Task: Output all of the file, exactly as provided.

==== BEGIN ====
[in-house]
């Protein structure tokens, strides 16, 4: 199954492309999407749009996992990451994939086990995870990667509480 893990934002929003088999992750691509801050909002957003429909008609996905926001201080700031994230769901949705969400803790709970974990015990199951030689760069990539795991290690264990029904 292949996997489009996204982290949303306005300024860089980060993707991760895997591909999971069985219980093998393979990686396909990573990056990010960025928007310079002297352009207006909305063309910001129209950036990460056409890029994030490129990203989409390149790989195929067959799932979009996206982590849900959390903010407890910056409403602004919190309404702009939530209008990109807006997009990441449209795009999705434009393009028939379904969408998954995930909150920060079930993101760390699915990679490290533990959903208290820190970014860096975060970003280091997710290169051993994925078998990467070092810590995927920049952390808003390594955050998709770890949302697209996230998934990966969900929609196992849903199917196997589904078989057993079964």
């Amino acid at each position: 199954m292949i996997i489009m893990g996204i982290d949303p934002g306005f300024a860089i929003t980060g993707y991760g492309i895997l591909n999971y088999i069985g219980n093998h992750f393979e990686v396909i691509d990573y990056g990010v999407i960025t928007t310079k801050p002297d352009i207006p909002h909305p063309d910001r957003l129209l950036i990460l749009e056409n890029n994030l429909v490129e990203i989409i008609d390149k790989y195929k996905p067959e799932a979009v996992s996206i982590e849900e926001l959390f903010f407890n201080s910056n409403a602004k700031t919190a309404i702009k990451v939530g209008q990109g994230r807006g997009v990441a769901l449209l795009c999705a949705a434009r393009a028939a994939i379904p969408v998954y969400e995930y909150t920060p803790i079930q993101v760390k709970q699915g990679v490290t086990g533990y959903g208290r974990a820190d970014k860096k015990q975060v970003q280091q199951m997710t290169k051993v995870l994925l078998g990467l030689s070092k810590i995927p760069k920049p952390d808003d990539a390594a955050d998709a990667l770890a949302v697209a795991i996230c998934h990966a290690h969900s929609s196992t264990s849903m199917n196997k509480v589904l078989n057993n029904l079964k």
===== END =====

[in-house]
């Protein structure tokens, strides 16, 4: 199954492309999407749009996992990451994939086990995870990667509480 893990934002929003088999992750691509801050909002957003429909008609996905926001201080700031994230769901949705969400803790709970974990015990199951030689760069990539795991290690264990029904 292949996997489009996204982290949303306005300024860089980060993707991760895997591909999971069985219980093998393979990686396909990573990056990010960025928007310079002297352009207006909305063309910001129209950036990460056409890029994030490129990203989409390149790989195929067959799932979009996206982590849900959390903010407890910056409403602004919190309404702009939530209008990109807006997009990441449209795009999705434009393009028939379904969408998954995930909150920060079930993101760390699915990679490290533990959903208290820190970014860096975060970003280091997710290169051993994925078998990467070092810590995927920049952390808003390594955050998709770890949302697209996230998934990966969900929609196992849903199917196997589904078989057993079964």
């Amino acid at each position: 199954m292949i996997i489009m893990g996204i982290d949303p934002g306005f300024a860089i929003t980060g993707y991760g492309i895997l591909n999971y088999i069985g219980n093998h992750f393979e990686v396909i691509d990573y990056g990010v999407i960025t928007t310079k801050p002297d352009i207006p909002h909305p063309d910001r957003l129209l950036i990460l749009e056409n890029n994030l429909v490129e990203i989409i008609d390149k790989y195929k996905p067959e799932a979009v996992s996206i982590e849900e926001l959390f903010f407890n201080s910056n409403a602004k700031t919190a309404i702009k990451v939530g209008q990109g994230r807006g997009v990441a769901l449209l795009c999705a949705a434009r393009a028939a994939i379904p969408v998954y969400e995930y909150t920060p803790i079930q993101v760390k709970q699915g990679v490290t086990g533990y959903g208290r974990a820190d970014k860096k015990q975060v970003q280091q199951m997710t290169k051993v995870l994925l078998g990467l030689s070092k810590i995927p760069k920049p952390d808003d990539a390594a955050d998709a990667l770890a949302v697209a795991i996230c998934h990966a290690h969900s929609s196992t264990s849903m199917n196997k509480v589904l078989n057993n029904l079964k």